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Scotland Is First Country To Provide Free Period Products

Scotland has become the first country to make period products free for everyone that needs them, in a decision that was unanimously voted on by the Scottish Parliament.

On Monday, 15 August, the Period Products Act came into force, thanks to a bill proposed by Monica Lennon, a Labour MSP (Member of Scottish Parliament) back in 2016. The law will allow anybody to access free sanitary products. Councils and education providers will be legally required to provide these products.

Lennon said: “Local authorities and partner organisations have worked hard to make the legal right to access free period products a reality.

“This is another big milestone for period dignity campaigners and grassroots movements which shows the difference that progressive and bold political choices can make.

“As the cost-of-living crisis takes hold, the Period Products Act is a beacon of hope which shows what can be achieved when politicians come together for the good of the people we serve.”

The term for being unable to afford sanitary products is called period poverty. Access to period products can be cost prohibitive to people on low-incomes. Georgie Nicholson, from the social enterprise Hey Girls told the BBC that some young women have to make a choice between food and buying sanitary products:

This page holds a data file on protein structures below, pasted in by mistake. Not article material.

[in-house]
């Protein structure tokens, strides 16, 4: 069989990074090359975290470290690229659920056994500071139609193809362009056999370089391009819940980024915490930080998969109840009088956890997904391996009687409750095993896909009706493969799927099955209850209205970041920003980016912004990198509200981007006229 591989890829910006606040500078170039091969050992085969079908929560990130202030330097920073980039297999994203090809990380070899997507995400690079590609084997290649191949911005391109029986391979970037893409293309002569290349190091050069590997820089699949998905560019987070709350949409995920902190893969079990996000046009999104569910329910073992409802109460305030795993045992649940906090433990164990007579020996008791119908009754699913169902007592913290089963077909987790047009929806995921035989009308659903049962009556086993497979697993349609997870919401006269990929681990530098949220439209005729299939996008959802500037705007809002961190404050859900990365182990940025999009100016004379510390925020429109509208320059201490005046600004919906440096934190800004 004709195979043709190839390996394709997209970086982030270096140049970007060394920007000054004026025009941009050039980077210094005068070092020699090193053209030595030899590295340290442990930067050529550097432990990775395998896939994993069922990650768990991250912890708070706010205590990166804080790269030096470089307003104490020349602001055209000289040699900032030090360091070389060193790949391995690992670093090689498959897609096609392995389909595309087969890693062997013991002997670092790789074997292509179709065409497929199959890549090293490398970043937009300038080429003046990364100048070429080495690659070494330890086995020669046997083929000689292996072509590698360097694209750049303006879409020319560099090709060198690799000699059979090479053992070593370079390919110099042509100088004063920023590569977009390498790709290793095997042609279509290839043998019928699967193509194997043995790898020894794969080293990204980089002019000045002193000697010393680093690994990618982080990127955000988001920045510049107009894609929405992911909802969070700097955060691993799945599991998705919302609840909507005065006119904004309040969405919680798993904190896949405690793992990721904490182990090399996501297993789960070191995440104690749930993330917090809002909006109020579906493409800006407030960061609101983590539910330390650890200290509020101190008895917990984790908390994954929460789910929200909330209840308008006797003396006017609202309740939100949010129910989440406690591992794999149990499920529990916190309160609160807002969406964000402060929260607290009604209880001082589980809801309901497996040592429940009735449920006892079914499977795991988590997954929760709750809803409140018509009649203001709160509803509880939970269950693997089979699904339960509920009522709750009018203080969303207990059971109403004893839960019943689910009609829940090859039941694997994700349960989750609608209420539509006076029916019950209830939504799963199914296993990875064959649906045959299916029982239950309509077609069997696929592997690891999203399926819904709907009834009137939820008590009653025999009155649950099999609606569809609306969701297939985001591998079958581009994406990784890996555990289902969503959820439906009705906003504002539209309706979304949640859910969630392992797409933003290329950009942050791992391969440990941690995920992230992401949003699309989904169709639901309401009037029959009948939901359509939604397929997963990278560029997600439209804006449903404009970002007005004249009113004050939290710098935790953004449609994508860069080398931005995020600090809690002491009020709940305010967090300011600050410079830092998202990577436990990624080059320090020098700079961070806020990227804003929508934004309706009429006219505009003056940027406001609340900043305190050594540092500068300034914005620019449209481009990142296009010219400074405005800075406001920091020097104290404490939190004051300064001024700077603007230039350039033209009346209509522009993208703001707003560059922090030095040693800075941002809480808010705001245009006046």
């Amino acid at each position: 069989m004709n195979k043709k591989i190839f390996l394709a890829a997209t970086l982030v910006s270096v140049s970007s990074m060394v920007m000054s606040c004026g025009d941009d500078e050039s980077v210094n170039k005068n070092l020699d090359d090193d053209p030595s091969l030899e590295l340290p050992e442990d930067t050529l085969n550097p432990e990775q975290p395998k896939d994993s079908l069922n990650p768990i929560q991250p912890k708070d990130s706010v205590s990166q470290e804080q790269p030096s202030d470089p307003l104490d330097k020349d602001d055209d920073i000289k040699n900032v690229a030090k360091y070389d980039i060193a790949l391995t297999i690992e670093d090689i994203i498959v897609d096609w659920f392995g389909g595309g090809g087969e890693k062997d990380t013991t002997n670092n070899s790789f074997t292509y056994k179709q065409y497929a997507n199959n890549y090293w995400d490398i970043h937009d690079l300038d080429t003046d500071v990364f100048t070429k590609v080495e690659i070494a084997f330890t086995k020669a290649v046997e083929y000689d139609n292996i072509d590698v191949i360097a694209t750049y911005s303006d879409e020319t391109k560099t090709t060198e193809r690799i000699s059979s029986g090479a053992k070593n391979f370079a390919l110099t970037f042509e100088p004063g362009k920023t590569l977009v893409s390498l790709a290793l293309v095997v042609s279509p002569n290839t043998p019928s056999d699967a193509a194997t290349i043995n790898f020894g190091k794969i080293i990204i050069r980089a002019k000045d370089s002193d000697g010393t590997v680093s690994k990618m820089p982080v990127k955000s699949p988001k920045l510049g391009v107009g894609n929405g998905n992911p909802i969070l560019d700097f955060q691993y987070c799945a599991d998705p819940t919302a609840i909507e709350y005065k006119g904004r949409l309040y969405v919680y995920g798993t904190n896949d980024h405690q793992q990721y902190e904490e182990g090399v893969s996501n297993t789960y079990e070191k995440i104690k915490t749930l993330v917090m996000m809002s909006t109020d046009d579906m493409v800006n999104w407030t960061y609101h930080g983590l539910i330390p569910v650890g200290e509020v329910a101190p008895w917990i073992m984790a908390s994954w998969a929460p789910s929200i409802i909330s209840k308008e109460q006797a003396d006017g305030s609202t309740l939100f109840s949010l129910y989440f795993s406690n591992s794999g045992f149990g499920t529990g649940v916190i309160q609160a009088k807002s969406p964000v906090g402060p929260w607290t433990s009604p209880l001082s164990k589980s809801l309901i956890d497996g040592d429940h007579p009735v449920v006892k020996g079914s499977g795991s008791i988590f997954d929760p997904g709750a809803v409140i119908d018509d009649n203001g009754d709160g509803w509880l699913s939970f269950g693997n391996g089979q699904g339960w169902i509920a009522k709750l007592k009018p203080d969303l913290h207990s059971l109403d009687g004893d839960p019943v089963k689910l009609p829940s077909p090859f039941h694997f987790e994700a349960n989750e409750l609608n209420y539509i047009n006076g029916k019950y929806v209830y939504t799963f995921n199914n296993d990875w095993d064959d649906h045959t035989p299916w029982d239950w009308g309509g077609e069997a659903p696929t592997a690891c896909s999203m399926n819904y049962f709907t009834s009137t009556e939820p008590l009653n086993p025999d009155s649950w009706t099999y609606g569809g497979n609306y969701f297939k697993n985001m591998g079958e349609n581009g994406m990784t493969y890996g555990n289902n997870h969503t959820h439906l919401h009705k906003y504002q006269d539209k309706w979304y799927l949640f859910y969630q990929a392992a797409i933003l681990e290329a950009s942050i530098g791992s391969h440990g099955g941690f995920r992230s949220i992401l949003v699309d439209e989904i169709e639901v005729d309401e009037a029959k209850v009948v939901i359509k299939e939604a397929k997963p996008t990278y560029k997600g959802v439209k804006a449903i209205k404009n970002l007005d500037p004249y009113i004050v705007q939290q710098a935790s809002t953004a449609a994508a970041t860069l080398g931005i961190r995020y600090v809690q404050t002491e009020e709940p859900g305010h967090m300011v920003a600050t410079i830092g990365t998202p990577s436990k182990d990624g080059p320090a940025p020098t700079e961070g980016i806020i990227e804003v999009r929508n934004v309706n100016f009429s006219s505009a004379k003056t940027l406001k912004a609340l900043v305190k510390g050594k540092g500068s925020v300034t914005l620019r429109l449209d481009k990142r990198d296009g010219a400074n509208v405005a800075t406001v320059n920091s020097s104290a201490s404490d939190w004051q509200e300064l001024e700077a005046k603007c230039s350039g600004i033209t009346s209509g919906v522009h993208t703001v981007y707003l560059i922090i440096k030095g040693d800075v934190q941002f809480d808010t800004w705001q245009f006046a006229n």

“We hear of a lot of mothers going without their period protection just so they can feed their children and using things such as newspaper stuffed into socks or bread… because they’re cheaper than period products.”

In the UK sanitary products can cost up to £8 a month, when the job-seeking benefit is up to £61.05 up to 24 year of age, and up to £77.00 for over 25s.

A 2018 survey conducted by Young Scot also found that one in four respondents at school, college or university had struggled to access period products. more than 2,000 people by Young Scot found that about one in four respondents at school, college or university in Scotland had struggled to access period products.

Elsewhere, charities and non-profits are aiming to help those who struggle to afford sanitary products. In Australia, the tampon tax was axed in 2018, and not-for-profit Share The Dignity is campaigning for hospitals to provide free sanitary items for those that need them. Lebanon, Kenya, and India have all abolished taxes on menstrual products too.

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